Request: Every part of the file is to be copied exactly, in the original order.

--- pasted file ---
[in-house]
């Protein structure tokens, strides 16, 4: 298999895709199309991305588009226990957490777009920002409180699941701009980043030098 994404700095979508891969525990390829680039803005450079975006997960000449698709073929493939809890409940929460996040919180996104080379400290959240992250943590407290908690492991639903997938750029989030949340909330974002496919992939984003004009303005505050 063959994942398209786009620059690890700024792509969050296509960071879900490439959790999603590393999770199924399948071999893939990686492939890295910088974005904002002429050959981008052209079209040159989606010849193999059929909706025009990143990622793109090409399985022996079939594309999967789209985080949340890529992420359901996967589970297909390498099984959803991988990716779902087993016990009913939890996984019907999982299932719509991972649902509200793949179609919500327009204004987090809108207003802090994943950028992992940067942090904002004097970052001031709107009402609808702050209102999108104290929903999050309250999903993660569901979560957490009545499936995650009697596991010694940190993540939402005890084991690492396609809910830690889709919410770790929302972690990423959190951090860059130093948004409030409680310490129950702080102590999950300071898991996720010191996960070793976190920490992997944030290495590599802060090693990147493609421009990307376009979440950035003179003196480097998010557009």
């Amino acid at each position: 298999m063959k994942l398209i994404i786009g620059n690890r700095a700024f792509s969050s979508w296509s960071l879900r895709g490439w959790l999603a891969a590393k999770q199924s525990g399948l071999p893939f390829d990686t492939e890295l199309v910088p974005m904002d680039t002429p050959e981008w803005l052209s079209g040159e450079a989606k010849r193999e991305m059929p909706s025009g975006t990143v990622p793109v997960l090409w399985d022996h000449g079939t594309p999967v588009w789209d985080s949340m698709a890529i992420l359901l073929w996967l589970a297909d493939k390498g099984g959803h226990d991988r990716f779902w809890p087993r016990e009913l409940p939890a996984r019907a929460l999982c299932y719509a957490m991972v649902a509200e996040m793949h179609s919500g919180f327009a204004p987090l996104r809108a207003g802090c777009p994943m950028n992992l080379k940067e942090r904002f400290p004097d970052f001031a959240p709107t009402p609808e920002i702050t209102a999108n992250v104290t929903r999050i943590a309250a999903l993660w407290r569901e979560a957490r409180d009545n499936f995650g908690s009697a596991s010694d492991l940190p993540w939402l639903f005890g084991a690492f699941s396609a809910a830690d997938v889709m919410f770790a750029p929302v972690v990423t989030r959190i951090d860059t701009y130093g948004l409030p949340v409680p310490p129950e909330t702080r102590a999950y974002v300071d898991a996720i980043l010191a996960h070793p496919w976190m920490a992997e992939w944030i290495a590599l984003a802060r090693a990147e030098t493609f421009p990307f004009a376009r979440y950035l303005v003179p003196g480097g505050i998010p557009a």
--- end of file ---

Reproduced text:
[in-house]
């Protein structure tokens, strides 16, 4: 298999895709199309991305588009226990957490777009920002409180699941701009980043030098 994404700095979508891969525990390829680039803005450079975006997960000449698709073929493939809890409940929460996040919180996104080379400290959240992250943590407290908690492991639903997938750029989030949340909330974002496919992939984003004009303005505050 063959994942398209786009620059690890700024792509969050296509960071879900490439959790999603590393999770199924399948071999893939990686492939890295910088974005904002002429050959981008052209079209040159989606010849193999059929909706025009990143990622793109090409399985022996079939594309999967789209985080949340890529992420359901996967589970297909390498099984959803991988990716779902087993016990009913939890996984019907999982299932719509991972649902509200793949179609919500327009204004987090809108207003802090994943950028992992940067942090904002004097970052001031709107009402609808702050209102999108104290929903999050309250999903993660569901979560957490009545499936995650009697596991010694940190993540939402005890084991690492396609809910830690889709919410770790929302972690990423959190951090860059130093948004409030409680310490129950702080102590999950300071898991996720010191996960070793976190920490992997944030290495590599802060090693990147493609421009990307376009979440950035003179003196480097998010557009």
């Amino acid at each position: 298999m063959k994942l398209i994404i786009g620059n690890r700095a700024f792509s969050s979508w296509s960071l879900r895709g490439w959790l999603a891969a590393k999770q199924s525990g399948l071999p893939f390829d990686t492939e890295l199309v910088p974005m904002d680039t002429p050959e981008w803005l052209s079209g040159e450079a989606k010849r193999e991305m059929p909706s025009g975006t990143v990622p793109v997960l090409w399985d022996h000449g079939t594309p999967v588009w789209d985080s949340m698709a890529i992420l359901l073929w996967l589970a297909d493939k390498g099984g959803h226990d991988r990716f779902w809890p087993r016990e009913l409940p939890a996984r019907a929460l999982c299932y719509a957490m991972v649902a509200e996040m793949h179609s919500g919180f327009a204004p987090l996104r809108a207003g802090c777009p994943m950028n992992l080379k940067e942090r904002f400290p004097d970052f001031a959240p709107t009402p609808e920002i702050t209102a999108n992250v104290t929903r999050i943590a309250a999903l993660w407290r569901e979560a957490r409180d009545n499936f995650g908690s009697a596991s010694d492991l940190p993540w939402l639903f005890g084991a690492f699941s396609a809910a830690d997938v889709m919410f770790a750029p929302v972690v990423t989030r959190i951090d860059t701009y130093g948004l409030p949340v409680p310490p129950e909330t702080r102590a999950y974002v300071d898991a996720i980043l010191a996960h070793p496919w976190m920490a992997e992939w944030i290495a590599l984003a802060r090693a990147e030098t493609f421009p990307f004009a376009r979440y950035l303005v003179p003196g480097g505050i998010p557009a």